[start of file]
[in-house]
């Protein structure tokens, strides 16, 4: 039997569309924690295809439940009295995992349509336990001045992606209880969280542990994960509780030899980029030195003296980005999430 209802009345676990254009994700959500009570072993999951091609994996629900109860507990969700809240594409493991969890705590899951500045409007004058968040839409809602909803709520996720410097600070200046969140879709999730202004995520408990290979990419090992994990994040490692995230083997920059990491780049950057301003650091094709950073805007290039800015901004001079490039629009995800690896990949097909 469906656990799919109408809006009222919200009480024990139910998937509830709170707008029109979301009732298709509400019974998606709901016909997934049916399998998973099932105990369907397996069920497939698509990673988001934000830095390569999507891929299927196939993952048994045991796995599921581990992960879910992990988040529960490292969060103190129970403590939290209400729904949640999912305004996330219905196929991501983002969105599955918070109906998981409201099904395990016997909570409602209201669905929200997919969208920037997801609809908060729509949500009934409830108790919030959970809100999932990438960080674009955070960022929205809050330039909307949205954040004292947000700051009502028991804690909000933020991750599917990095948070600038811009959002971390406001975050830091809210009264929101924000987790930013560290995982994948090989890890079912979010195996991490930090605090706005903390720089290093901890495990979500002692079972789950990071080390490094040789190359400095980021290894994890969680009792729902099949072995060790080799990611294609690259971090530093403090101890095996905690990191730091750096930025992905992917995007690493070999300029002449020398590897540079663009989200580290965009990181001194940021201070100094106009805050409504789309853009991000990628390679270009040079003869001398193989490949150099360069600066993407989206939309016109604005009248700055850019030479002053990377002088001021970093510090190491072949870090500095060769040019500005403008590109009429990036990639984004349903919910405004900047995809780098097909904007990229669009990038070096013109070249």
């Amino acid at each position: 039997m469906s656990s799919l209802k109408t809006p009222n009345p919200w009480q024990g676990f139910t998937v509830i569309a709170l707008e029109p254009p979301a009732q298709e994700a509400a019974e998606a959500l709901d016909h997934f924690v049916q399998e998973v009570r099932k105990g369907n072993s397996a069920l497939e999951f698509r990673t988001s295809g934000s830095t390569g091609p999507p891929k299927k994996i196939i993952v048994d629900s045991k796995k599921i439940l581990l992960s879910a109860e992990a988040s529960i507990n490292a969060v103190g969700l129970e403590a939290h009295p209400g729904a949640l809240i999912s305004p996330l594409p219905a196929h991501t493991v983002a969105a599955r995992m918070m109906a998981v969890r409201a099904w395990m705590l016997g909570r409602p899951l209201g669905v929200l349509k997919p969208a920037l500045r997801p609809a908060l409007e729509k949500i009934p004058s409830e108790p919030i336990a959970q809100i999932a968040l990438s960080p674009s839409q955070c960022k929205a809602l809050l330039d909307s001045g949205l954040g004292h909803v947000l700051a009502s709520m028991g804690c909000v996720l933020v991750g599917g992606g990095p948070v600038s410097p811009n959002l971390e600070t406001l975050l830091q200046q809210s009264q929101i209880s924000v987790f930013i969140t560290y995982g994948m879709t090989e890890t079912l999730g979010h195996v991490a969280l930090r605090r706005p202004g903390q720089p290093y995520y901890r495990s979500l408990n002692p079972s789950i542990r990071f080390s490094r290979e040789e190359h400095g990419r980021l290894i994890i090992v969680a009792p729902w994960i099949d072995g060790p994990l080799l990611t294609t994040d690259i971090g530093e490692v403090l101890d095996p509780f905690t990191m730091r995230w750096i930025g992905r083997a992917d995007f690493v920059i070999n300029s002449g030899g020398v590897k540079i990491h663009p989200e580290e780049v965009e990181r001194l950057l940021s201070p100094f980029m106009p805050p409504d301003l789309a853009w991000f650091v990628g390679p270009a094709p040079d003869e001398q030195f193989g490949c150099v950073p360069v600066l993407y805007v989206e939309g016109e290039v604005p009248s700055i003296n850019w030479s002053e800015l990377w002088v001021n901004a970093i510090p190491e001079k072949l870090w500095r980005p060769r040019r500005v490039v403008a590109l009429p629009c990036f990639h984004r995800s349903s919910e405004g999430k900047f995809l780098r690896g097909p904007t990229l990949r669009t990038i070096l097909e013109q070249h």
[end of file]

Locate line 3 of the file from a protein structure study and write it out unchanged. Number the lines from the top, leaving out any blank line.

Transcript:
């Amino acid at each position: 039997m469906s656990s799919l209802k109408t809006p009222n009345p919200w009480q024990g676990f139910t998937v509830i569309a709170l707008e029109p254009p979301a009732q298709e994700a509400a019974e998606a959500l709901d016909h997934f924690v049916q399998e998973v009570r099932k105990g369907n072993s397996a069920l497939e999951f698509r990673t988001s295809g934000s830095t390569g091609p999507p891929k299927k994996i196939i993952v048994d629900s045991k796995k599921i439940l581990l992960s879910a109860e992990a988040s529960i507990n490292a969060v103190g969700l129970e403590a939290h009295p209400g729904a949640l809240i999912s305004p996330l594409p219905a196929h991501t493991v983002a969105a599955r995992m918070m109906a998981v969890r409201a099904w395990m705590l016997g909570r409602p899951l209201g669905v929200l349509k997919p969208a920037l500045r997801p609809a908060l409007e729509k949500i009934p004058s409830e108790p919030i336990a959970q809100i999932a968040l990438s960080p674009s839409q955070c960022k929205a809602l809050l330039d909307s001045g949205l954040g004292h909803v947000l700051a009502s709520m028991g804690c909000v996720l933020v991750g599917g992606g990095p948070v600038s410097p811009n959002l971390e600070t406001l975050l830091q200046q809210s009264q929101i209880s924000v987790f930013i969140t560290y995982g994948m879709t090989e890890t079912l999730g979010h195996v991490a969280l930090r605090r706005p202004g903390q720089p290093y995520y901890r495990s979500l408990n002692p079972s789950i542990r990071f080390s490094r290979e040789e190359h400095g990419r980021l290894i994890i090992v969680a009792p729902w994960i099949d072995g060790p994990l080799l990611t294609t994040d690259i971090g530093e490692v403090l101890d095996p509780f905690t990191m730091r995230w750096i930025g992905r083997a992917d995007f690493v920059i070999n300029s002449g030899g020398v590897k540079i990491h663009p989200e580290e780049v965009e990181r001194l950057l940021s201070p100094f980029m106009p805050p409504d301003l789309a853009w991000f650091v990628g390679p270009a094709p040079d003869e001398q030195f193989g490949c150099v950073p360069v600066l993407y805007v989206e939309g016109e290039v604005p009248s700055i003296n850019w030479s002053e800015l990377w002088v001021n901004a970093i510090p190491e001079k072949l870090w500095r980005p060769r040019r500005v490039v403008a590109l009429p629009c990036f990639h984004r995800s349903s919910e405004g999430k900047f995809l780098r690896g097909p904007t990229l990949r669009t990038i070096l097909e013109q070249h």